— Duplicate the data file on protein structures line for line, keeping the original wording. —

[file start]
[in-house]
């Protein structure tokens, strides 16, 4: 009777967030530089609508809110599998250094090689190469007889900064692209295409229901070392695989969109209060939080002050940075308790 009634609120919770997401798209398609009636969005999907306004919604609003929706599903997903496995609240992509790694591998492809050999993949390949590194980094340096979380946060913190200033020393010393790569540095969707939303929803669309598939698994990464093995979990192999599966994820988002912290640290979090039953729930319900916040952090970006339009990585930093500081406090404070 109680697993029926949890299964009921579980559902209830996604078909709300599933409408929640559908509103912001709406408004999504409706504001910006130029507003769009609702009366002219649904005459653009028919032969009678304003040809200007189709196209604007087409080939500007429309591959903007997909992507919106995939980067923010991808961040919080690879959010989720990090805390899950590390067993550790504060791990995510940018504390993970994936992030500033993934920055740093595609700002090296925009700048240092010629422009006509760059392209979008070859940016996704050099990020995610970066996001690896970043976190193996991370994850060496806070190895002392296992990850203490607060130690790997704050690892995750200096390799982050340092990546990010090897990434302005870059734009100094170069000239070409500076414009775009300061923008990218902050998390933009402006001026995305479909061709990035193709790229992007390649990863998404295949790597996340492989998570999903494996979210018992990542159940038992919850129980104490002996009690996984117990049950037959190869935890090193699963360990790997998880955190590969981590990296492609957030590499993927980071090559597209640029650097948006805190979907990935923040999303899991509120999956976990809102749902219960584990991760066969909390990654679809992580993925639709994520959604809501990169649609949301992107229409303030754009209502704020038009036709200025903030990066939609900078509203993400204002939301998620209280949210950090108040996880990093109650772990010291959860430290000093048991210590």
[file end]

[in-house]
């Protein structure tokens, strides 16, 4: 009777967030530089609508809110599998250094090689190469007889900064692209295409229901070392695989969109209060939080002050940075308790 009634609120919770997401798209398609009636969005999907306004919604609003929706599903997903496995609240992509790694591998492809050999993949390949590194980094340096979380946060913190200033020393010393790569540095969707939303929803669309598939698994990464093995979990192999599966994820988002912290640290979090039953729930319900916040952090970006339009990585930093500081406090404070 109680697993029926949890299964009921579980559902209830996604078909709300599933409408929640559908509103912001709406408004999504409706504001910006130029507003769009609702009366002219649904005459653009028919032969009678304003040809200007189709196209604007087409080939500007429309591959903007997909992507919106995939980067923010991808961040919080690879959010989720990090805390899950590390067993550790504060791990995510940018504390993970994936992030500033993934920055740093595609700002090296925009700048240092010629422009006509760059392209979008070859940016996704050099990020995610970066996001690896970043976190193996991370994850060496806070190895002392296992990850203490607060130690790997704050690892995750200096390799982050340092990546990010090897990434302005870059734009100094170069000239070409500076414009775009300061923008990218902050998390933009402006001026995305479909061709990035193709790229992007390649990863998404295949790597996340492989998570999903494996979210018992990542159940038992919850129980104490002996009690996984117990049950037959190869935890090193699963360990790997998880955190590969981590990296492609957030590499993927980071090559597209640029650097948006805190979907990935923040999303899991509120999956976990809102749902219960584990991760066969909390990654679809992580993925639709994520959604809501990169649609949301992107229409303030754009209502704020038009036709200025903030990066939609900078509203993400204002939301998620209280949210950090108040996880990093109650772990010291959860430290000093048991210590």